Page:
Granulosa cell tumors (GCT) are the malignant sex cord—stromal tumors of the ovary. They constitute 1-2% of all ovarian tumors [1]. They can recur or metastatsize many years after initial treatment. Rarely GCT can develop at an extraovarian site. Possibility of metastasis has to be ruled out before diagnosis of extraovarian GCT. Extraovarian granulosa cell tumor is a rare tumor with only ten cases reported in English literature [4]. Two cases were reported from India [4, 6]. Extraovarian granulosa cell tumor can develop in retroperitoneum [4, 7], broad ligament [5], mesentery, omentum, liver, adrenals, and so forth, [4]. Histogenetic origin is thought to be from ectopic gonadal stromal tissue from the mesonephros [4].

GCTs vary in their gross appearance. Most are partly cystic and partly solid. Intracystic hemorrhage is common [1]. Microscopically, the tumor cells resemble normal granulosa cells. They are small with uniform round or oval hyperchromaic nuclei with finely granular chromatin and longitudinal nuclear grooves or folds [1]. They show microfollicular, macrofollicular, trabecular or diffuse pattern [1]. Similar histologic findings were observed in the present case, with a predominantly diffuse and trabecular pattern.

Extraovarian GCT should be differentiated from other metastatic carcinomas of ovary having similar morphology. Inhibin and EMA can help in differentiating these tumors. GCT is positive for inhibin and negative for EMA. GCT also has to be differentiated from other tumors such as small cell carcinoma, undifferentiated carcinoma, endometrial stromal sarcoma, carcinoid, and lymphoma [1]. These tumors do not show positivity for inhibin. IHC for CK, EMA, LCA, CD99 and Chromogranin can help in diagnosing and differentiating these tumors. GCT does not show positivity for EMA, LCA, and Chromogranin.

In the present case, the patient had a history of hysterectomy, with bilateral salpingo-oophorectomy 10 years ago for “leiomyoma” with no evidence of GCT of the ovary in the previous histopathology report. The patient presented with mass in abdomen and pain due to tumor rupture with haemoperitoneum, which is a well-known complication of GCT. Hormonal studies were not done, as the diagnosis of GCT was not suspected. The histopathology features of the present tumor are typical of GCT, viz-small pale, round to oval granulosa cells with diffuse histological pattern and characteristic “coffee-bean” nuclei. The tumor showed positivity for inhibin while EMA was negative, thus confirming the diagnosis of GCT.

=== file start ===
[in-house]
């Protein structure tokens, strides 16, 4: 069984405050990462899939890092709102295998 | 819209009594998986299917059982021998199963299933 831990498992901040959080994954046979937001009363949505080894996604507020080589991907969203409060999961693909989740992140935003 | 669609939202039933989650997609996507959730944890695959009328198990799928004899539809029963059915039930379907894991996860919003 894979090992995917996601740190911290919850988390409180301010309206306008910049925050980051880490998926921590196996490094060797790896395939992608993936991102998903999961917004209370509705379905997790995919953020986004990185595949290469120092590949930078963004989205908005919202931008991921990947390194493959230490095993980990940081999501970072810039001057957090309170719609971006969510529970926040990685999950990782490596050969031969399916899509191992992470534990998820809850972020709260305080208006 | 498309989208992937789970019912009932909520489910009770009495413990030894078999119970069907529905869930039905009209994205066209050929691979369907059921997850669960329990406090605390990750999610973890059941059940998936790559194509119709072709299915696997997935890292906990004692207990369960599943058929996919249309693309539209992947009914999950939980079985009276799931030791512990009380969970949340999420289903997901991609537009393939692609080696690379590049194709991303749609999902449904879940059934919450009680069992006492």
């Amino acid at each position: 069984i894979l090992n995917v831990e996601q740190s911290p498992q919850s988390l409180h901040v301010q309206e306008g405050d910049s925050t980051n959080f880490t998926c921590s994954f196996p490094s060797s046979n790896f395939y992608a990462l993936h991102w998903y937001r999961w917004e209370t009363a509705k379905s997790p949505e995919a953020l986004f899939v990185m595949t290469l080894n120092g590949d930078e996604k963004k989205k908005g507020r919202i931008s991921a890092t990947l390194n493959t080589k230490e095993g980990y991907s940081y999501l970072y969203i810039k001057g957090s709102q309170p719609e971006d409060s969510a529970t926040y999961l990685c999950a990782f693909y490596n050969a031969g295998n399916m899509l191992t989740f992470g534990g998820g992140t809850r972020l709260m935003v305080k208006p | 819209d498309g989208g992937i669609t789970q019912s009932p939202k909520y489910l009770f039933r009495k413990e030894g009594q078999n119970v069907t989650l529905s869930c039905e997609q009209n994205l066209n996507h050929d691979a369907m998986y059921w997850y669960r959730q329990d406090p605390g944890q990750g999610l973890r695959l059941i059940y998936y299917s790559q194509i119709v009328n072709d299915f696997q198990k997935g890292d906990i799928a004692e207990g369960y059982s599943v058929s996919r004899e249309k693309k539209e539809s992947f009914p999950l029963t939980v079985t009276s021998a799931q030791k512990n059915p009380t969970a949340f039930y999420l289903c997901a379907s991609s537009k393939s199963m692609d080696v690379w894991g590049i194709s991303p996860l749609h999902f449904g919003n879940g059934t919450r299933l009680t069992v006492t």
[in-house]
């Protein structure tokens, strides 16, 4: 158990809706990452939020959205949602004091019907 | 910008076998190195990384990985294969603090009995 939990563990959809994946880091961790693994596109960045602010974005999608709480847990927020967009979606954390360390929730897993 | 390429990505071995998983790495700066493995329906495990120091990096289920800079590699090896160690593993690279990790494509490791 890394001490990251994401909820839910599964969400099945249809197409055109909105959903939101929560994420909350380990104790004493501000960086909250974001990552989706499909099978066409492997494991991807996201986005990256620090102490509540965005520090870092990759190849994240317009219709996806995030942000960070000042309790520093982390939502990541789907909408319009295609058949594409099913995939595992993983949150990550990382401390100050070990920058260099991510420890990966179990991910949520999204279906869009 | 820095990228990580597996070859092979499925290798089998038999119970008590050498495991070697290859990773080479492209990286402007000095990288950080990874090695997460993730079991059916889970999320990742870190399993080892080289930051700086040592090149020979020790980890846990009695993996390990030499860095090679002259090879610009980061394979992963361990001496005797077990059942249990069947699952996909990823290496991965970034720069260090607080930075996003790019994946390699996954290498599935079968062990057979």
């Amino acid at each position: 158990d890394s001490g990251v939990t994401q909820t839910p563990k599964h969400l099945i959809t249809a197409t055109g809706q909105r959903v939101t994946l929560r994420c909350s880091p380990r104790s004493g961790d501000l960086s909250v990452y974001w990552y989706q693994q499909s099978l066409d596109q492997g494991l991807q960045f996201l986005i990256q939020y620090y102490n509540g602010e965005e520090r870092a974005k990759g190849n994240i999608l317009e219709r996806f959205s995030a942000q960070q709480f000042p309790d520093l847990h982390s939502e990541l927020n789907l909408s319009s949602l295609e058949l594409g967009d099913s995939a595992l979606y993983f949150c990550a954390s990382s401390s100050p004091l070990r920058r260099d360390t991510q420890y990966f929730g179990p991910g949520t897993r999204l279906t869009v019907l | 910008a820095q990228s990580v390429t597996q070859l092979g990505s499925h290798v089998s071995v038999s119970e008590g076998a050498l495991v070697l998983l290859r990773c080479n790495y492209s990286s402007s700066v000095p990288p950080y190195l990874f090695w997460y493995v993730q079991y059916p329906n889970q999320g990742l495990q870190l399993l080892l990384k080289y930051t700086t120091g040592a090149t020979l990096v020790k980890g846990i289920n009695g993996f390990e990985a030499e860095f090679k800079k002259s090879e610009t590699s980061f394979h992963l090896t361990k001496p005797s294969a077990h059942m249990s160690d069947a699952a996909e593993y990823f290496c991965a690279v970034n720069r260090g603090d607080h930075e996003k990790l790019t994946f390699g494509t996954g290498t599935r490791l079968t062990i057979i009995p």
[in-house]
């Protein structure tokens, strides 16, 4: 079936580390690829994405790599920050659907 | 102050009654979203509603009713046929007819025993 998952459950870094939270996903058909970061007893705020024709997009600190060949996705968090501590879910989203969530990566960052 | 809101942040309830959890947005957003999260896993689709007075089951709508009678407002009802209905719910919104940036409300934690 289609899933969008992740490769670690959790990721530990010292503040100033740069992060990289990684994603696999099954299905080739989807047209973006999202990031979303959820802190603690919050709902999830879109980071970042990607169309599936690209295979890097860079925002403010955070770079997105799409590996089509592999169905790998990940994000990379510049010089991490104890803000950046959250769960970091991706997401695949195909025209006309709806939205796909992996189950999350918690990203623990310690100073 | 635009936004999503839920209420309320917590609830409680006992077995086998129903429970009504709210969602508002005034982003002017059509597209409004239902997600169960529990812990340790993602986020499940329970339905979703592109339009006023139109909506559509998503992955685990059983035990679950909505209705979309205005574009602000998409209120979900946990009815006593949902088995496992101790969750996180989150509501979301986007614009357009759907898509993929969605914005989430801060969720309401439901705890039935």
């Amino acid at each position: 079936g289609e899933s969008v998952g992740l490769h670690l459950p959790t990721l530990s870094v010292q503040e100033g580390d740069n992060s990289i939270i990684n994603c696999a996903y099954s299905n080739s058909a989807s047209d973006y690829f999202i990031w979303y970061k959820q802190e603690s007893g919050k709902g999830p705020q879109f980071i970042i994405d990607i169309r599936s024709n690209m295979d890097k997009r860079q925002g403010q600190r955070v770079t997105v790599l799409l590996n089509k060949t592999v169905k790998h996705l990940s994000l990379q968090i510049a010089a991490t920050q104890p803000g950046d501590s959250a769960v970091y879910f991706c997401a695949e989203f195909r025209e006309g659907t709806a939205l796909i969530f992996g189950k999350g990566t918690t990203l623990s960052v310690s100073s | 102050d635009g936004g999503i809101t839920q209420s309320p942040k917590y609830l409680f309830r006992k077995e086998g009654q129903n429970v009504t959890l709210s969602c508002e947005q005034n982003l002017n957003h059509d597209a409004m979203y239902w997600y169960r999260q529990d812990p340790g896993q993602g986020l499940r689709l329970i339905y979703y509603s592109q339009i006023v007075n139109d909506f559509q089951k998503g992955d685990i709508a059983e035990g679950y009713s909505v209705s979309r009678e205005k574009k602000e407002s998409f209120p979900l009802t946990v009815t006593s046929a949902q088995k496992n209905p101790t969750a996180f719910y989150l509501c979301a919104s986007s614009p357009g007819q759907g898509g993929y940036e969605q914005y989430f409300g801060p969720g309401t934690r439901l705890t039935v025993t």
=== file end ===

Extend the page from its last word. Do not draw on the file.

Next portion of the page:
The case is reported for its rarity and to describe its relevance to the histologic origin and in clinical practice. Women with H/O oophorectomy may develop extraovarian GCT. Diagnosis is made by characteristic histologic features and by excluding previous H/O GCT of ovary. Immunostains like inhibin help in definitive diagnosis.

References

1. Charles Z, Brenda WN. The ovary and fallopian tube. In: Silverberg SG, editor. Silverberg’s Principles and Practice of Surgical Pathology and Cyopathology. 4th edition. Vol. 2. St. Louis, Miss, USA: Churchill Livingstone Elsevier; 2006. pp. 2015–2017.
2. Robinson JB, Im DD, Logan L, McGuire WP, Rosenshein NB. Extraovarian granulosa cell tumor. Gynecologic Oncology. 1999;74(1):123–127. [PubMed]
3. Kim SH, Park HJ, Linton JA, et al. Extraovarian granulosa cell tumor. Yonsei Medical Journal. 2001;42(3):360–363. [PubMed]
4. Paul PC, Chakraborty J, Chakrabarti S, Chattopadhyay B. Extraovarian granulosa cell tumor. Indian Journal of Pathology and Microbiology. 2009;52(2):231–233. [PubMed]
5. Sakai Y. Granulosa cell tumor arising in the wall of müllerian cyst of the broad ligament: report of a case and immunohistochemical study. Archives of Gynecology and Obstetrics. 2007;275(2):145–148. [PubMed]
6. Reddy DB, Rao DB, Sarojini JS. Extraovarian granulosa cell tumor. Journal of the Indian Medical Association. 1963;41:254–257. [PubMed]
7. Keitoku M, Konishi I, Nanbu K, et al. Extraovarian sex cord-stromal tumor: case report and review of the literature. International Journal of Gynecological Pathology. 1997;16(2):180–185. [PubMed]

Articles from Pathology Research International are provided here courtesy of Hindawi